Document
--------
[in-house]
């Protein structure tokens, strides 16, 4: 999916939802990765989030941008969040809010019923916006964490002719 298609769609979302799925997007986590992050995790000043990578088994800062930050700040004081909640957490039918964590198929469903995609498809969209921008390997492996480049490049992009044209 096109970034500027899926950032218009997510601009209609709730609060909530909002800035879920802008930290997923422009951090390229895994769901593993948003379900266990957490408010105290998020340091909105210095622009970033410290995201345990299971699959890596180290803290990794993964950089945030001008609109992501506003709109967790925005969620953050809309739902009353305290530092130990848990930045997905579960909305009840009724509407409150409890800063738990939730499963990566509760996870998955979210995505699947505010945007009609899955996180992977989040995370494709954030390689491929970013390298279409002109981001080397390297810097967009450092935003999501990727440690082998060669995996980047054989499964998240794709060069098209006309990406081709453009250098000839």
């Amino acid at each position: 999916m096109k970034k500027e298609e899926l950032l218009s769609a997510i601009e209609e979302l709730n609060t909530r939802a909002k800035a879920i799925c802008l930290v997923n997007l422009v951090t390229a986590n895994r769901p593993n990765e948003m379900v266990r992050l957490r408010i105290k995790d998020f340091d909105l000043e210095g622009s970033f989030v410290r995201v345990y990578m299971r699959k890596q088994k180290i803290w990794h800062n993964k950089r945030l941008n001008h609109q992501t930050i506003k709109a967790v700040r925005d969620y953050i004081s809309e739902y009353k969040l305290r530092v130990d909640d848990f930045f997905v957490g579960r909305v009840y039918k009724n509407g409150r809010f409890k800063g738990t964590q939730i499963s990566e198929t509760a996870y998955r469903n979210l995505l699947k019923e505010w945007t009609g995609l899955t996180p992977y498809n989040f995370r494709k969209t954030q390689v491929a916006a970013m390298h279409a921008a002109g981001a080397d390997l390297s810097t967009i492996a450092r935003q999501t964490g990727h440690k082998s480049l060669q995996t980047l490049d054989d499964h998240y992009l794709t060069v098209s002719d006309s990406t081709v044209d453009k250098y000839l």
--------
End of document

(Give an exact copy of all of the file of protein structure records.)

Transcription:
[in-house]
């Protein structure tokens, strides 16, 4: 999916939802990765989030941008969040809010019923916006964490002719 298609769609979302799925997007986590992050995790000043990578088994800062930050700040004081909640957490039918964590198929469903995609498809969209921008390997492996480049490049992009044209 096109970034500027899926950032218009997510601009209609709730609060909530909002800035879920802008930290997923422009951090390229895994769901593993948003379900266990957490408010105290998020340091909105210095622009970033410290995201345990299971699959890596180290803290990794993964950089945030001008609109992501506003709109967790925005969620953050809309739902009353305290530092130990848990930045997905579960909305009840009724509407409150409890800063738990939730499963990566509760996870998955979210995505699947505010945007009609899955996180992977989040995370494709954030390689491929970013390298279409002109981001080397390297810097967009450092935003999501990727440690082998060669995996980047054989499964998240794709060069098209006309990406081709453009250098000839």
């Amino acid at each position: 999916m096109k970034k500027e298609e899926l950032l218009s769609a997510i601009e209609e979302l709730n609060t909530r939802a909002k800035a879920i799925c802008l930290v997923n997007l422009v951090t390229a986590n895994r769901p593993n990765e948003m379900v266990r992050l957490r408010i105290k995790d998020f340091d909105l000043e210095g622009s970033f989030v410290r995201v345990y990578m299971r699959k890596q088994k180290i803290w990794h800062n993964k950089r945030l941008n001008h609109q992501t930050i506003k709109a967790v700040r925005d969620y953050i004081s809309e739902y009353k969040l305290r530092v130990d909640d848990f930045f997905v957490g579960r909305v009840y039918k009724n509407g409150r809010f409890k800063g738990t964590q939730i499963s990566e198929t509760a996870y998955r469903n979210l995505l699947k019923e505010w945007t009609g995609l899955t996180p992977y498809n989040f995370r494709k969209t954030q390689v491929a916006a970013m390298h279409a921008a002109g981001a080397d390997l390297s810097t967009i492996a450092r935003q999501t964490g990727h440690k082998s480049l060669q995996t980047l490049d054989d499964h998240y992009l794709t060069v098209s002719d006309s990406t081709v044209d453009k250098y000839l």